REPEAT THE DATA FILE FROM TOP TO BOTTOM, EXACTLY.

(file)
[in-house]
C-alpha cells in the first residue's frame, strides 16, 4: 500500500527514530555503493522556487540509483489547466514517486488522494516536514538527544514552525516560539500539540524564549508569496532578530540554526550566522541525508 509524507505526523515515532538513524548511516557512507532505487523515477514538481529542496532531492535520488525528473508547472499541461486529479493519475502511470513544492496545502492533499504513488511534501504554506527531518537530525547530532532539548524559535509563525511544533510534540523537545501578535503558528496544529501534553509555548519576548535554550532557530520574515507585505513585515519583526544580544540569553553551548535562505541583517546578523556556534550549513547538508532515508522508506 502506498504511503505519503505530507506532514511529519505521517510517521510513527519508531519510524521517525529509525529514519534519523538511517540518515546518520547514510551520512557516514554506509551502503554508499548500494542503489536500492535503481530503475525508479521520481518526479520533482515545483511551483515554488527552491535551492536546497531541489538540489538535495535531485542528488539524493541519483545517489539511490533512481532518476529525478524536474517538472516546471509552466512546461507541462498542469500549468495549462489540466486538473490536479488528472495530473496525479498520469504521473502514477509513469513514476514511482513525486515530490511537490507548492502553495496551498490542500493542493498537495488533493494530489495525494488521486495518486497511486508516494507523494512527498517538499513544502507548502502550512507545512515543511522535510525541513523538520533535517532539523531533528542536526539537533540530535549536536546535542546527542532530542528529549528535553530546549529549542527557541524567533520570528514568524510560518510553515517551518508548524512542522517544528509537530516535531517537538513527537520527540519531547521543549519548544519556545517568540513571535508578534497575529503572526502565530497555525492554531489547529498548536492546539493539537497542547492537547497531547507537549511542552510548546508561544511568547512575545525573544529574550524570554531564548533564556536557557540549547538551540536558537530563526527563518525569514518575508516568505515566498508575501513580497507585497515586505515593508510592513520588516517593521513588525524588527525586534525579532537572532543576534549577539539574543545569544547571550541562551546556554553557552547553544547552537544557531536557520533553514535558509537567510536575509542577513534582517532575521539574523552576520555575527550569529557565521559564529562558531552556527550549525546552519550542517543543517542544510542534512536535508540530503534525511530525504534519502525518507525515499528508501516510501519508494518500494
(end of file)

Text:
[in-house]
C-alpha cells in the first residue's frame, strides 16, 4: 500500500527514530555503493522556487540509483489547466514517486488522494516536514538527544514552525516560539500539540524564549508569496532578530540554526550566522541525508 509524507505526523515515532538513524548511516557512507532505487523515477514538481529542496532531492535520488525528473508547472499541461486529479493519475502511470513544492496545502492533499504513488511534501504554506527531518537530525547530532532539548524559535509563525511544533510534540523537545501578535503558528496544529501534553509555548519576548535554550532557530520574515507585505513585515519583526544580544540569553553551548535562505541583517546578523556556534550549513547538508532515508522508506 502506498504511503505519503505530507506532514511529519505521517510517521510513527519508531519510524521517525529509525529514519534519523538511517540518515546518520547514510551520512557516514554506509551502503554508499548500494542503489536500492535503481530503475525508479521520481518526479520533482515545483511551483515554488527552491535551492536546497531541489538540489538535495535531485542528488539524493541519483545517489539511490533512481532518476529525478524536474517538472516546471509552466512546461507541462498542469500549468495549462489540466486538473490536479488528472495530473496525479498520469504521473502514477509513469513514476514511482513525486515530490511537490507548492502553495496551498490542500493542493498537495488533493494530489495525494488521486495518486497511486508516494507523494512527498517538499513544502507548502502550512507545512515543511522535510525541513523538520533535517532539523531533528542536526539537533540530535549536536546535542546527542532530542528529549528535553530546549529549542527557541524567533520570528514568524510560518510553515517551518508548524512542522517544528509537530516535531517537538513527537520527540519531547521543549519548544519556545517568540513571535508578534497575529503572526502565530497555525492554531489547529498548536492546539493539537497542547492537547497531547507537549511542552510548546508561544511568547512575545525573544529574550524570554531564548533564556536557557540549547538551540536558537530563526527563518525569514518575508516568505515566498508575501513580497507585497515586505515593508510592513520588516517593521513588525524588527525586534525579532537572532543576534549577539539574543545569544547571550541562551546556554553557552547553544547552537544557531536557520533553514535558509537567510536575509542577513534582517532575521539574523552576520555575527550569529557565521559564529562558531552556527550549525546552519550542517543543517542544510542534512536535508540530503534525511530525504534519502525518507525515499528508501516510501519508494518500494